Book Bingo Update

I wasn’t expecting much with this update but given how much I have been reading this year I actually had plenty of candidates for these squares. I even had multiple choices for a few too which was exciting.

I’m glad I have so many completed spaces, and many bingos (yay!) because now I can focus on getting a whole card completed and with only a few left I have faith I can do it even with everything that is going on. Famous last words I know and I will be reading late into the night at the end of December to make this complete if it doesn’t happen before then so I don’t have to renege on my goal.

Looking at my categories and rereading my original post from earlier this year, I’m glad I have so much diversity because even without planning too I have followed this well and diversified my reading quite a lot. Not that I hadn’t done before, but I know my reading has improved because I have been able to find fantastic stories with great characters to enjoy, not only enjoy the genre or themes within that story. Seeing it so clearly by filling out a bingo card has shown me the range my reading has covered and I’m really proud of how I’ve managed to do that unintentionally, and as I say, I had multiple options for so many categories which is wonderful.

19/25 is a great position to be in with two months to go and I am going to start looking into titles I can track down in order to win.


2020 Release

One of Us Is Next (One of Us Is Lying, #2)One of Us is Next by Karen McManus

This was an interesting sequel to One of Us is Lying. It was curious to see the aftermath of the end of the first book and seeing it from a different point of view, someone not really connected to the original story but still affected by it. It isn’t quite as engrossing as the first, but there is a mystery going on and teen drama to focus on.



Harry Potter and the Philosopher's Stone (Harry Potter, #1)Harry Potter Series by JK Rowling

There is something special about these books that the movies cannot capture. I love the small details that get excluded and random scenes that don’t have an impact on the larger plot. Even the additional information and story around the main plots is worthwhile. There is more emotion, depth and growth in the characters that I adore in these books that is always worth revisiting.

Set in Australia

The ExThe Ex by Nicola Moriarty

This was a great read as it had a lot of twists and turns but never where you expected them. I loved the way Moriarty set up her characters and when you thought you knew exactly what was going to happen suddenly everything changes and you have to reassess. It is incredibly clever.


POC Author

Ten Things I Hate About Me10 Things I Hate About Me by Randa Abdel-Fattah

As a story trying to demonstrate the experience of growing up as a Lebanese Muslim in Australia I don’t think Abdel-Fattah succeeds in the way she intended to but there is some merit to her story if people can learn from it and gain some perspective.


Transgender MC

I Was Born for ThisI Was Born for This by Alice Oseman

With a dual narration there is so much to love about this story. I loved that being transgender isn’t the point of the story but it isn’t brushed aside or diminished either. The way Oseman balances the two narrators and their own unique lives is done remarkably well and as they join together it felt like it was meant to be. It is a story that constantly surprised me and I loved it never went where I was expecting.

Non Fiction

Queerstories: Reflections on lives well lived from some of Australia's finest LGBTQIA+ writers (16pt Large Print Edition)Queerstories ed. by Maeve Marsden

Each of these personal essays offers insight into the lives of all the contributing authors. The range of identities and experiences is diverse and getting to read about the everyday, the ordinary, and the extraordinary is the epitome of the “reflections on lives well lived” theme. There’s love and heartbreak but also lessons and fun experiences. Each story captures a certain something and it’s expressed brilliantly through each story.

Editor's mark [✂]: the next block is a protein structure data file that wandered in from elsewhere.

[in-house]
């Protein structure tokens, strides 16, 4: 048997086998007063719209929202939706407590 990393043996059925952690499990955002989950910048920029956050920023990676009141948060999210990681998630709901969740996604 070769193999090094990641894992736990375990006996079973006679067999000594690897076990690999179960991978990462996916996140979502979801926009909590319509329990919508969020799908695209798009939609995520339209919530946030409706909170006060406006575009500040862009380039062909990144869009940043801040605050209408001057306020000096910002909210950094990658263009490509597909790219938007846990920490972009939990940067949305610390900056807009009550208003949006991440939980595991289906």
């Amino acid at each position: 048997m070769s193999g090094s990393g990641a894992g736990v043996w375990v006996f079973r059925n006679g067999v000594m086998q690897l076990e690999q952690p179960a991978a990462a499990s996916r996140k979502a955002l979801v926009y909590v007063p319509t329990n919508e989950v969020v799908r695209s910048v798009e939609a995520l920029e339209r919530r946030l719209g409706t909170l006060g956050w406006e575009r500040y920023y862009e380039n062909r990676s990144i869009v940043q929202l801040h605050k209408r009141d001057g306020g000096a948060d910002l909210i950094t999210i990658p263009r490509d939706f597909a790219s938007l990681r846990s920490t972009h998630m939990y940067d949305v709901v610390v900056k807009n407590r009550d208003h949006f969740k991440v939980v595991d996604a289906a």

Lesbian MC

PulpPulp by Robin Talley

I loved this story so much. A YA with a foot in the historical and the contemporary that shows the stark contrast of the lives and rights of LGBTQIA teens and how far they’ve come and how far there is left to go. There is romance and drama and a great historical element that shows off the ingenuity and resourcefulness of those oppressed in the past and how it inspires those in the future.


The Hand on the Wall (Truly Devious, #3)

The Hand on the Wall by Maureen Johnson

The third and final book in the Truly Devious series and it does not disappoint. There are answers to those pesky questions plus resolutions that feel real and appropriate for all involved. It has wonderful mystery and intrigue but also great mental illness representation and that Johnson charm and wit that I’ve come to expect from all her books.

Debut Author

The Library of Lost ThingsThe Library of Lost Things by Laura Taylor Namey

This isn’t the most enjoyable book but it does explore the life of a bookworm and the secretive ways she tries to hide her mother’s hoarding from being discovered by anyone. For a debut it has promise but there wasn’t a real hook to grab me and while there is a romance of sorts it wasn’t developed enough to raise my interest. A good premise and with the temptation of books and reading I expected more but sadly it was an average execution.

Own Voices

Love From A to Z

Love From A to Z by S.K Ali

This is such a cute story that combines two worlds that are similar but the same and brings them together in an unexpected way. The dual narration was fun and I loved how it could be simple and sweet but also tackle larger issues with ease. The diary entry format helps break up the two voices and it was such a fun way to read the story. There’s big issues like family, religion, illness and love, but there’s also the fun smaller things as well, not to mention two fantastic characters who are just simply adorable.

Fairytale Retelling

Fairytales for Feisty Girls

Fairytales for Feisty Girls by Susannah McFarlane